This Little-Known Fat in Avocados May Kill Leukemia
Avocados are a great source of healthy fats… The kind that help you lose weight and keep healthy cholesterol levels. They reduce inflammation and protect your heart. And now a new study reveals they may be a cancer-killing weapon.
Researchers in Canada found a lipid in avocados that fights acute myeloid leukemia (AML). It’s an aggressive blood and bone marrow cancer. Really aggressive. For people 65 and older with it, 90% of them will die within five years. And that’s especially bad news considering the average age of an AML patient is 67.1
The compound is called avocatin B. It targets and kills AML stem cells.2 These are the cells that drive the disease. And unlike chemo, avocatin B seems to help preserve your healthy cells.
It’s why Big Pharma wants to refine this fat and sell it as a cancer drug. But who knows what side effects it’ll come with by the time doctors are prescribing it?
Don’t wait for Big Pharma to sell it to you… Adding more avocado to your diet may help prevent you from facing this cancer in the first place. Eat half an avocado as a snack between meals. Or make a batch of guacamole to serve with dinner. You can also try using avocado oil in place of olive oil for dressings or drizzled on salmon. But avocados aren’t the only natural weapon you have for fighting cancer…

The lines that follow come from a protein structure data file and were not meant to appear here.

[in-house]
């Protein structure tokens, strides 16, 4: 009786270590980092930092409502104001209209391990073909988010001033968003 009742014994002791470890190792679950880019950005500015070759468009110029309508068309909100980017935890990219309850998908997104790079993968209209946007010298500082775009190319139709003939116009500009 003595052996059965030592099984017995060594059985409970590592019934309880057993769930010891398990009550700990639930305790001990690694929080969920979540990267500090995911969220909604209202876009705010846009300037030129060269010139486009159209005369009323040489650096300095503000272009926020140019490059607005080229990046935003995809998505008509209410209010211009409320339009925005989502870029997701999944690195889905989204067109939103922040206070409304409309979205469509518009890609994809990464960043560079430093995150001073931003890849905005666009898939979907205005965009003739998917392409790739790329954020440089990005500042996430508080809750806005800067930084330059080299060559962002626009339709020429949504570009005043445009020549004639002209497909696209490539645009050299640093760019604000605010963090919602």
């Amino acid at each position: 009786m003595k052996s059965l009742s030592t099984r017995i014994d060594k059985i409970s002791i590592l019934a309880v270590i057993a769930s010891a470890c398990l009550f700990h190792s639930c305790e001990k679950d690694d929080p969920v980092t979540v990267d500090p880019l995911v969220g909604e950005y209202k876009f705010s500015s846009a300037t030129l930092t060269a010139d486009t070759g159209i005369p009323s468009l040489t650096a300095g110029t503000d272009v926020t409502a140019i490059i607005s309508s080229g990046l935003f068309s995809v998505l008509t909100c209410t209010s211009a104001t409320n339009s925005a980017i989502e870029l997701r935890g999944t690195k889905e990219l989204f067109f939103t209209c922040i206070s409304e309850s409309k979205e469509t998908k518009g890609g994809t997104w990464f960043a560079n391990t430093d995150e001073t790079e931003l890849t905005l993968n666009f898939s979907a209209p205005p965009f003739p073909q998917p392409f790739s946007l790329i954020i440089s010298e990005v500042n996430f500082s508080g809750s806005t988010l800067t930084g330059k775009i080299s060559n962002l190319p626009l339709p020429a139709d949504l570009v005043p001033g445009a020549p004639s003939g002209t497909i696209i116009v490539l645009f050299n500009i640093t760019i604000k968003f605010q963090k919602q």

According to one report, when a leading doctor at the Sloan‐Kettering Cancer Center found out that he had advanced‐stage cancer, he told his colleagues, “Do anything you want—but no chemotherapy!”
Not surprising. Doctors know better than anyone how devastating chemo can be. So why aren’t more using THIS alternative, Nobel Prize winner-studied, natural treatment instead?
A study on people who received it for cancer and other ailments noted that “the results have been spectacular; the only side effect is ‘chronic good health.’”
Go HERE to find out all the details including how the mainstream almost killed one of the greatest cancer discoveries in history.
In Good Health,
Publisher, INH Health Watch